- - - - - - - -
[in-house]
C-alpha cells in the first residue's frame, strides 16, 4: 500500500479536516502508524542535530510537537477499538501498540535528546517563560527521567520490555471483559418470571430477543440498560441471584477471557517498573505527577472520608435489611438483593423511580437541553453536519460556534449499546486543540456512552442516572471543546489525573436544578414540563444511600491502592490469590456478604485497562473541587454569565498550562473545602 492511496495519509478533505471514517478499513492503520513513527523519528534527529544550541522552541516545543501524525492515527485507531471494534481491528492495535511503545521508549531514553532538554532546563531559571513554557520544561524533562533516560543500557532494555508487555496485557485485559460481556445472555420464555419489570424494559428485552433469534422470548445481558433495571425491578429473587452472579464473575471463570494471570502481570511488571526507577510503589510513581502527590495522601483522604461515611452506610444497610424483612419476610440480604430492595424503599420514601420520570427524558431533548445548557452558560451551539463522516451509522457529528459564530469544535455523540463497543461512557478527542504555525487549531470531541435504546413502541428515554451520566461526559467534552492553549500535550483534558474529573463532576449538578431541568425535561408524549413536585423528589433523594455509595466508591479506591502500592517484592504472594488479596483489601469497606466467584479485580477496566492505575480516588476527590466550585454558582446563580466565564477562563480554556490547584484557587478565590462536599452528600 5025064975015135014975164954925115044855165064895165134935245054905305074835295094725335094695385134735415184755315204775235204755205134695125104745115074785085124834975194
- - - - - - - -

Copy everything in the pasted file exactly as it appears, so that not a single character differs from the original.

[in-house]
C-alpha cells in the first residue's frame, strides 16, 4: 500500500479536516502508524542535530510537537477499538501498540535528546517563560527521567520490555471483559418470571430477543440498560441471584477471557517498573505527577472520608435489611438483593423511580437541553453536519460556534449499546486543540456512552442516572471543546489525573436544578414540563444511600491502592490469590456478604485497562473541587454569565498550562473545602 492511496495519509478533505471514517478499513492503520513513527523519528534527529544550541522552541516545543501524525492515527485507531471494534481491528492495535511503545521508549531514553532538554532546563531559571513554557520544561524533562533516560543500557532494555508487555496485557485485559460481556445472555420464555419489570424494559428485552433469534422470548445481558433495571425491578429473587452472579464473575471463570494471570502481570511488571526507577510503589510513581502527590495522601483522604461515611452506610444497610424483612419476610440480604430492595424503599420514601420520570427524558431533548445548557452558560451551539463522516451509522457529528459564530469544535455523540463497543461512557478527542504555525487549531470531541435504546413502541428515554451520566461526559467534552492553549500535550483534558474529573463532576449538578431541568425535561408524549413536585423528589433523594455509595466508591479506591502500592517484592504472594488479596483489601469497606466467584479485580477496566492505575480516588476527590466550585454558582446563580466565564477562563480554556490547584484557587478565590462536599452528600 5025064975015135014975164954925115044855165064895165134935245054905305074835295094725335094695385134735415184755315204775235204755205134695125104745115074785085124834975194